Preprint Article Version 5 Preserved in Portico This version is not peer-reviewed

Atomic Structure and Binding of Carbon Atoms

Version 1 : Received: 5 January 2018 / Approved: 7 January 2018 / Online: 7 January 2018 (10:42:10 CET)
Version 2 : Received: 2 March 2018 / Approved: 2 March 2018 / Online: 2 March 2018 (14:37:34 CET)
Version 3 : Received: 14 April 2018 / Approved: 16 April 2018 / Online: 16 April 2018 (05:55:12 CEST)
Version 4 : Received: 8 July 2018 / Approved: 12 July 2018 / Online: 12 July 2018 (09:24:51 CEST)
Version 5 : Received: 29 July 2018 / Approved: 30 July 2018 / Online: 30 July 2018 (08:46:38 CEST)
Version 6 : Received: 25 September 2018 / Approved: 25 September 2018 / Online: 25 September 2018 (06:22:46 CEST)
Version 7 : Received: 14 December 2018 / Approved: 14 December 2018 / Online: 14 December 2018 (08:58:10 CET)
Version 8 : Received: 14 January 2019 / Approved: 15 January 2019 / Online: 15 January 2019 (07:01:56 CET)
Version 9 : Received: 16 May 2019 / Approved: 17 May 2019 / Online: 17 May 2019 (08:36:23 CEST)
Version 10 : Received: 2 June 2019 / Approved: 4 June 2019 / Online: 4 June 2019 (10:15:58 CEST)
Version 11 : Received: 14 January 2021 / Approved: 15 January 2021 / Online: 15 January 2021 (12:38:30 CET)

How to cite: Ali, M. Atomic Structure and Binding of Carbon Atoms. Preprints 2018, 2018010036 (doi: 10.20944/preprints201801.0036.v5). Ali, M. Atomic Structure and Binding of Carbon Atoms. Preprints 2018, 2018010036 (doi: 10.20944/preprints201801.0036.v5).


Many studies deal synthesis of carbon because of its versatility but lack the arresting of understanding at convincing and compelling levels. A binding energy shape-like parabola is linked to state of handing over electron to state of taking over electron at each opposite side of the atom maintaining the equilibrium of resulting new state of the carbon atom. Through this mechanism of transferring electrons for the gas state carbon atom, it converts into graphitic state, nanotube state, fullerene state, diamond state, lonsdaleite state and graphene state carbon atom. Forces of relevant poles remain neutral at instant of transferring electrons to attain specific state of their carbon atom. Structure evolutions in graphitic, nanotube and fullerene state carbon atoms are remained one-dimensional, two-dimensional and four-dimensional, respectively, where energy shape-like parabola is also involved along the relevant quadrant executing electron-dynamics to engage neutral behavior of exerting relevant poles forces. A graphite structure when develops under attained dynamics of atoms and their binding is under a bit difference of involved opposite pole forces, it develops in two-dimensional also. Evolution of structure in diamond, lonsdaleite and graphene state carbon atoms is under involving potential energy of electrons dealing double clamping of energy knot where relevant poles forces exerted in the orientationally controlled manner. Growth of diamond is south to ground, but binding of atoms is ground to south, so, it is a tetra-electrons ground to south topological structure. Lonsdaleite is a bi-electrons ground to just-south topological structure. Growth of graphene is just-north to ground, but binding of atoms is ground to just-north, so, it is a tetra-electrons ground to just-north topological structure. Glassy carbon is related to a layered-topological structure where successive tri-layers of gas, graphitic and lonsdaleite state atoms bind in the repetition manner. In glassy carbon, pairs of orientated electrons of gas and lonsdaleite state carbon atoms deal double clamping of energy knot by entering from the rear-side and front-side, respectively, to bind to intermediate layers of graphitic state atoms. Different carbon atoms develop amorphous structures when they bind under frustrating amalgamation. Hardness of carbon-based materials is also sketched in the light of different force-energy behaviors of different state carbon atoms. Here, structure evolution in each carbon state atom explores its own science.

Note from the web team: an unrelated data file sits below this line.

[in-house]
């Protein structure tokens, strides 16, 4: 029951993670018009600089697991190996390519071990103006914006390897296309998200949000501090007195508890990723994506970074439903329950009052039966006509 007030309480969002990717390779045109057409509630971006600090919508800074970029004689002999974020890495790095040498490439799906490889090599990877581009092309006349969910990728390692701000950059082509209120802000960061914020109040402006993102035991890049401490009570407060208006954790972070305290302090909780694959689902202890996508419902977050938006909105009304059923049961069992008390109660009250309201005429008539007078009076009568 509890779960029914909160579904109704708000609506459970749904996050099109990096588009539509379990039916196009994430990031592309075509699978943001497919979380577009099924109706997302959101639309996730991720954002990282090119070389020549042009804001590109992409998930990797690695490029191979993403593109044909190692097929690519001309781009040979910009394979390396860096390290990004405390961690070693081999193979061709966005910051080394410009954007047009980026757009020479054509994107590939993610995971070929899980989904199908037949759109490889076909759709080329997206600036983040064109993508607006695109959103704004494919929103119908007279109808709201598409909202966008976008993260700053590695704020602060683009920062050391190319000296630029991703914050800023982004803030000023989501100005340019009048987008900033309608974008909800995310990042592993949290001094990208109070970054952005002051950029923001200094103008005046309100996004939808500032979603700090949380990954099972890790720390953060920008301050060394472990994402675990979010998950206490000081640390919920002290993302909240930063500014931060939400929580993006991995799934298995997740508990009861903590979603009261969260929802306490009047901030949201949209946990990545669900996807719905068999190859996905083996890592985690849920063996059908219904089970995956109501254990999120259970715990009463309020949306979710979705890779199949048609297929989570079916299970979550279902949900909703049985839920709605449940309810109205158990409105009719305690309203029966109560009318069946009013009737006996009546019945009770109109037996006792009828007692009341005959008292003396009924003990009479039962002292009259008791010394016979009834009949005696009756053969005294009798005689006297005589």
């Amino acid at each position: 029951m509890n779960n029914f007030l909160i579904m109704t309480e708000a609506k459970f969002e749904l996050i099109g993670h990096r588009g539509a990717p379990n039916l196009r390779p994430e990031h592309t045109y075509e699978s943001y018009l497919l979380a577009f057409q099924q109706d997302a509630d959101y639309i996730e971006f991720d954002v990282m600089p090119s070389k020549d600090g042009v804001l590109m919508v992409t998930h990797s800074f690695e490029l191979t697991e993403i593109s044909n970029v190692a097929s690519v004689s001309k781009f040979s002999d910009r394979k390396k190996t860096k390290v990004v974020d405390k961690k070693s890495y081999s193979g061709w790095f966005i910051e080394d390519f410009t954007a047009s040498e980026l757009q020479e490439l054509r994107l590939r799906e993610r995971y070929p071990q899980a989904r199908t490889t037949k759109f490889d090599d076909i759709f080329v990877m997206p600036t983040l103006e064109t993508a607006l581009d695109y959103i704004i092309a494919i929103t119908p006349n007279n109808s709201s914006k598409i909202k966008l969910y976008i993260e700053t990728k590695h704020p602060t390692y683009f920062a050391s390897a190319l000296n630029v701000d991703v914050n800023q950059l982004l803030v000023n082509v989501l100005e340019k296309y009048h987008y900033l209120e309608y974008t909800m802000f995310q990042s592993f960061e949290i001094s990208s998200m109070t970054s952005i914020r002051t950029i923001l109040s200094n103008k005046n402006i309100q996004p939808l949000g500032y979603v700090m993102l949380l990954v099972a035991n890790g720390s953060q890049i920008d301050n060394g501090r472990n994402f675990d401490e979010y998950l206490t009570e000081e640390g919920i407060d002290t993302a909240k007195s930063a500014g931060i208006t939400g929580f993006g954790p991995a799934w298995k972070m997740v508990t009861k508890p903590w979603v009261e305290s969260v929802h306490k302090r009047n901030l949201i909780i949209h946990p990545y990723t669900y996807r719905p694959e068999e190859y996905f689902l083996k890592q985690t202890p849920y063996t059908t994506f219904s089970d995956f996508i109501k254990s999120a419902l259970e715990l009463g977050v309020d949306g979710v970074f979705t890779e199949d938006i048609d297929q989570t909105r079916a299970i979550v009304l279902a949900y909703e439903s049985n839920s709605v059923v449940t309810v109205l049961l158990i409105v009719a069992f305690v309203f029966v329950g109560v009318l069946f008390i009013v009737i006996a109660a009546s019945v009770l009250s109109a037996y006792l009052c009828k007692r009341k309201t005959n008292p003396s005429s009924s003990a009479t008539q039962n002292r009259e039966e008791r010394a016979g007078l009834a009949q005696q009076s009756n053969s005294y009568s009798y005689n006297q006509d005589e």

carbon; atomic structure; force-energy behaviors; atomic binding; structure evolution; glassy carbon


MATERIALS SCIENCE, General Materials Science

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